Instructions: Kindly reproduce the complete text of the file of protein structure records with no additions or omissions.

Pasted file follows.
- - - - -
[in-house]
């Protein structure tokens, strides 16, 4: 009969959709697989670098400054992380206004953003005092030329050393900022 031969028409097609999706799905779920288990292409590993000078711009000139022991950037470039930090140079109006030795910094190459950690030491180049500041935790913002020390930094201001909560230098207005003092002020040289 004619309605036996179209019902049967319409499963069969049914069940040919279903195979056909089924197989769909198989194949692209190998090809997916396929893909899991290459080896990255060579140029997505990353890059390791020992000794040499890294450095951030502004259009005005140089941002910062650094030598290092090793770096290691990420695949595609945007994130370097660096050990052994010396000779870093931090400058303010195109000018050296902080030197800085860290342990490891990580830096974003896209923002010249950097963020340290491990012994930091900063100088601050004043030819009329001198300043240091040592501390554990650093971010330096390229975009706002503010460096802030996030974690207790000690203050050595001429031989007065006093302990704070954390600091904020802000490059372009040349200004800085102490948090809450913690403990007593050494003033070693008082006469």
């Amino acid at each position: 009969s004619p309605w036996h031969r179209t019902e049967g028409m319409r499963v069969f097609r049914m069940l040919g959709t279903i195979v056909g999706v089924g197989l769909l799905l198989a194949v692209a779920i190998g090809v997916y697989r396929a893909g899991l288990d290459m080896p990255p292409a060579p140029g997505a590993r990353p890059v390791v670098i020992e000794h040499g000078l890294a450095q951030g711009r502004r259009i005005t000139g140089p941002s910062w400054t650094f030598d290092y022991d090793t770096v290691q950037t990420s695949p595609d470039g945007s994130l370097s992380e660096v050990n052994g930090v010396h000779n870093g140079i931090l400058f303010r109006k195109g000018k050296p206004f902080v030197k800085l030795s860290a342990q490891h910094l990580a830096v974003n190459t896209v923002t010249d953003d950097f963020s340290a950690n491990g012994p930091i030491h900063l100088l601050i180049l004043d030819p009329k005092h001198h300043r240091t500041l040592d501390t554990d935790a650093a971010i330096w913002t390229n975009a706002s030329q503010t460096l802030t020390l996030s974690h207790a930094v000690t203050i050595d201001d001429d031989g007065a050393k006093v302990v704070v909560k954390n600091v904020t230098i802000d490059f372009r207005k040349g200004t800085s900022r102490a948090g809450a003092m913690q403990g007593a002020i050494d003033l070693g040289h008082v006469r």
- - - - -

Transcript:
[in-house]
């Protein structure tokens, strides 16, 4: 009969959709697989670098400054992380206004953003005092030329050393900022 031969028409097609999706799905779920288990292409590993000078711009000139022991950037470039930090140079109006030795910094190459950690030491180049500041935790913002020390930094201001909560230098207005003092002020040289 004619309605036996179209019902049967319409499963069969049914069940040919279903195979056909089924197989769909198989194949692209190998090809997916396929893909899991290459080896990255060579140029997505990353890059390791020992000794040499890294450095951030502004259009005005140089941002910062650094030598290092090793770096290691990420695949595609945007994130370097660096050990052994010396000779870093931090400058303010195109000018050296902080030197800085860290342990490891990580830096974003896209923002010249950097963020340290491990012994930091900063100088601050004043030819009329001198300043240091040592501390554990650093971010330096390229975009706002503010460096802030996030974690207790000690203050050595001429031989007065006093302990704070954390600091904020802000490059372009040349200004800085102490948090809450913690403990007593050494003033070693008082006469």
């Amino acid at each position: 009969s004619p309605w036996h031969r179209t019902e049967g028409m319409r499963v069969f097609r049914m069940l040919g959709t279903i195979v056909g999706v089924g197989l769909l799905l198989a194949v692209a779920i190998g090809v997916y697989r396929a893909g899991l288990d290459m080896p990255p292409a060579p140029g997505a590993r990353p890059v390791v670098i020992e000794h040499g000078l890294a450095q951030g711009r502004r259009i005005t000139g140089p941002s910062w400054t650094f030598d290092y022991d090793t770096v290691q950037t990420s695949p595609d470039g945007s994130l370097s992380e660096v050990n052994g930090v010396h000779n870093g140079i931090l400058f303010r109006k195109g000018k050296p206004f902080v030197k800085l030795s860290a342990q490891h910094l990580a830096v974003n190459t896209v923002t010249d953003d950097f963020s340290a950690n491990g012994p930091i030491h900063l100088l601050i180049l004043d030819p009329k005092h001198h300043r240091t500041l040592d501390t554990d935790a650093a971010i330096w913002t390229n975009a706002s030329q503010t460096l802030t020390l996030s974690h207790a930094v000690t203050i050595d201001d001429d031989g007065a050393k006093v302990v704070v909560k954390n600091v904020t230098i802000d490059f372009r207005k040349g200004t800085s900022r102490a948090g809450a003092m913690q403990g007593a002020i050494d003033l070693g040289h008082v006469r």